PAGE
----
Some IGCSE, AS and A-level Mathematics resources that worked for us

Super User

In addition to running a successful Computer Science and IT / ICT Tutoring business I am also homeschooling my own two children. One is busy with AS/A levels and the other one has just started with IGCSE. I would love to share some of the great resources without which I could not have done it. Here are some great Mathematics resources that I want to share:

Read moreSome IGCSE, AS and A-level Mathematics resources that worked for us

Back to Basics: Sketching, Not CAD is key

Pieter Smith

Recent research shows that replacing traditional skills and learning entirely with software-based tools might not always be beneficial.

Researchers from Georgia Institute of Technology and Texas A&M University note that the willingness to generate free-hand sketches are critical skills for engineers. With the advent of CAD, schools no longer teach drafting, prompting a concern over the lost art of free-hand sketching. They found that including free-hand sketching in engineering improved the students' spatial visualisation skills in a way that using Computer Aided Design (CAD) software alone did not.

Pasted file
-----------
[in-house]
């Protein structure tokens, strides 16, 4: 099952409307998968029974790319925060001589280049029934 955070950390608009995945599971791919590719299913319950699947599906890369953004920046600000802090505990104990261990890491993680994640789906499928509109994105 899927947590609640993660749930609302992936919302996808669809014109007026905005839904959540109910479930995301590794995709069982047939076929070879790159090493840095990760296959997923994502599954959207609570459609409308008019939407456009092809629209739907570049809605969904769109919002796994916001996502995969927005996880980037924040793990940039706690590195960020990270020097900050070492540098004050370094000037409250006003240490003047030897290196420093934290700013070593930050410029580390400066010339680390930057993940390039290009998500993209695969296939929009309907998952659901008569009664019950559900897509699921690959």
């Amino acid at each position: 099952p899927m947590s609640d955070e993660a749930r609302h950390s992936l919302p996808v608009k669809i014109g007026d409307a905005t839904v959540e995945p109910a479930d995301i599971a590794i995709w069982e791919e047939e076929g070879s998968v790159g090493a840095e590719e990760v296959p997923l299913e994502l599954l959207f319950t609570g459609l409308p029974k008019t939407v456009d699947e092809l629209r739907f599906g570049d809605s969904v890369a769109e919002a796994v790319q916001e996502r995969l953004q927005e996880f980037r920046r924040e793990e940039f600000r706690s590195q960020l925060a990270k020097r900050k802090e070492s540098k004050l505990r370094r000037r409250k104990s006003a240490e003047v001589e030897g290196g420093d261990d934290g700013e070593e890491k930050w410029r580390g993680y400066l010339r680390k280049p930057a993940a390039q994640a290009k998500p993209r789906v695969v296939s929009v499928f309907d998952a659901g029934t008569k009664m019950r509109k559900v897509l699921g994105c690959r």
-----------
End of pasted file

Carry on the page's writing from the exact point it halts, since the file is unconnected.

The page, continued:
Reference

Hilton EC, Gamble T, Li W, Hammond T, Linsey JS. Back to Basics: Sketching, Not CAD, Is the Key to Improving Essential Engineering Design Skills. ASME. International Design Engineering Technical Conferences and Computers and Information in Engineering Conference, Volume 7: 30th International Conference on Design Theory and Methodology():V007T06A051. doi:10.1115/DETC2018-86325, https://proceedings.asmedigitalcollection.asme.org/proceeding.aspx?articleid=2713706 

 

 

Benefits of Scratch for engineering students

Pieter Smith

Researchers in Turkey recently found that engineering students who were exposed to real-life Scratch development projects in their first-year Introduction to Programming course, performed significantly better in their fourth-year senior project course.1

Scratcha project of the Lifelong Kindergarten Group at the MIT Media Lab and available free of charge, is a 2-dimensional graphical programming environment that enables children to program their own interactive stories, games, and animations. 

At Born to Learn we used Scratch in 2017 and switched to Alice in 2018. Alice was developed by Carnegie Mellon University and uses interactive 3-dimensional graphics to teach Object Orientated programming.

Whether you use Scratch or Alice, the potential benefits are substantial if your child is interested in engineering.

Reference

1 Topalli, D. and Cagiltay, N.E. Improving programming skills in engineering education through problem-based game projects with Scratch. Computers & Education, Volume 120, May 2018, available online here.